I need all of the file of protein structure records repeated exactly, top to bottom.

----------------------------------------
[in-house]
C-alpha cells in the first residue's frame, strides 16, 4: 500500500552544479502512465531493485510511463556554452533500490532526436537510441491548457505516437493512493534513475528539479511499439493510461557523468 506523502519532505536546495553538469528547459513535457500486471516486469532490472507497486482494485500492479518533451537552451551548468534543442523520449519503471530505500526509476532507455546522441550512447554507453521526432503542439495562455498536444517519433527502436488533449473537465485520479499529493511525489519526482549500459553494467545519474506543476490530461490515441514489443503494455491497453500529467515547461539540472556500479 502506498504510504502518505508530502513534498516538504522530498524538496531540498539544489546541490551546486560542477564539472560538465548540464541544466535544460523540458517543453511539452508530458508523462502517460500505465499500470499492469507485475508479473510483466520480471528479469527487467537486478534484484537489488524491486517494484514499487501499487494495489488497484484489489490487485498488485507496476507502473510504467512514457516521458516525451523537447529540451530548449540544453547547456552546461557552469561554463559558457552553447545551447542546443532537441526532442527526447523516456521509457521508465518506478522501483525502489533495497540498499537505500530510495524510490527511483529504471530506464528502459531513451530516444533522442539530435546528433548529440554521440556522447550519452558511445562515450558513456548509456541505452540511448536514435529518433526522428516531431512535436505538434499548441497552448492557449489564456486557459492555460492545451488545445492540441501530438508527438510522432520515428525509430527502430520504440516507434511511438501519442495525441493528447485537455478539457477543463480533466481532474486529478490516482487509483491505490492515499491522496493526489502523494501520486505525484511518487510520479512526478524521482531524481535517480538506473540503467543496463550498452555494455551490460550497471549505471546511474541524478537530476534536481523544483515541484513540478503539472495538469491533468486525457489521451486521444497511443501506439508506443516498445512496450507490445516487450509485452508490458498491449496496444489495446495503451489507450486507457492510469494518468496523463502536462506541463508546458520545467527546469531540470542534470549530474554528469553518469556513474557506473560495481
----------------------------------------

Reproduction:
[in-house]
C-alpha cells in the first residue's frame, strides 16, 4: 500500500552544479502512465531493485510511463556554452533500490532526436537510441491548457505516437493512493534513475528539479511499439493510461557523468 506523502519532505536546495553538469528547459513535457500486471516486469532490472507497486482494485500492479518533451537552451551548468534543442523520449519503471530505500526509476532507455546522441550512447554507453521526432503542439495562455498536444517519433527502436488533449473537465485520479499529493511525489519526482549500459553494467545519474506543476490530461490515441514489443503494455491497453500529467515547461539540472556500479 502506498504510504502518505508530502513534498516538504522530498524538496531540498539544489546541490551546486560542477564539472560538465548540464541544466535544460523540458517543453511539452508530458508523462502517460500505465499500470499492469507485475508479473510483466520480471528479469527487467537486478534484484537489488524491486517494484514499487501499487494495489488497484484489489490487485498488485507496476507502473510504467512514457516521458516525451523537447529540451530548449540544453547547456552546461557552469561554463559558457552553447545551447542546443532537441526532442527526447523516456521509457521508465518506478522501483525502489533495497540498499537505500530510495524510490527511483529504471530506464528502459531513451530516444533522442539530435546528433548529440554521440556522447550519452558511445562515450558513456548509456541505452540511448536514435529518433526522428516531431512535436505538434499548441497552448492557449489564456486557459492555460492545451488545445492540441501530438508527438510522432520515428525509430527502430520504440516507434511511438501519442495525441493528447485537455478539457477543463480533466481532474486529478490516482487509483491505490492515499491522496493526489502523494501520486505525484511518487510520479512526478524521482531524481535517480538506473540503467543496463550498452555494455551490460550497471549505471546511474541524478537530476534536481523544483515541484513540478503539472495538469491533468486525457489521451486521444497511443501506439508506443516498445512496450507490445516487450509485452508490458498491449496496444489495446495503451489507450486507457492510469494518468496523463502536462506541463508546458520545467527546469531540470542534470549530474554528469553518469556513474557506473560495481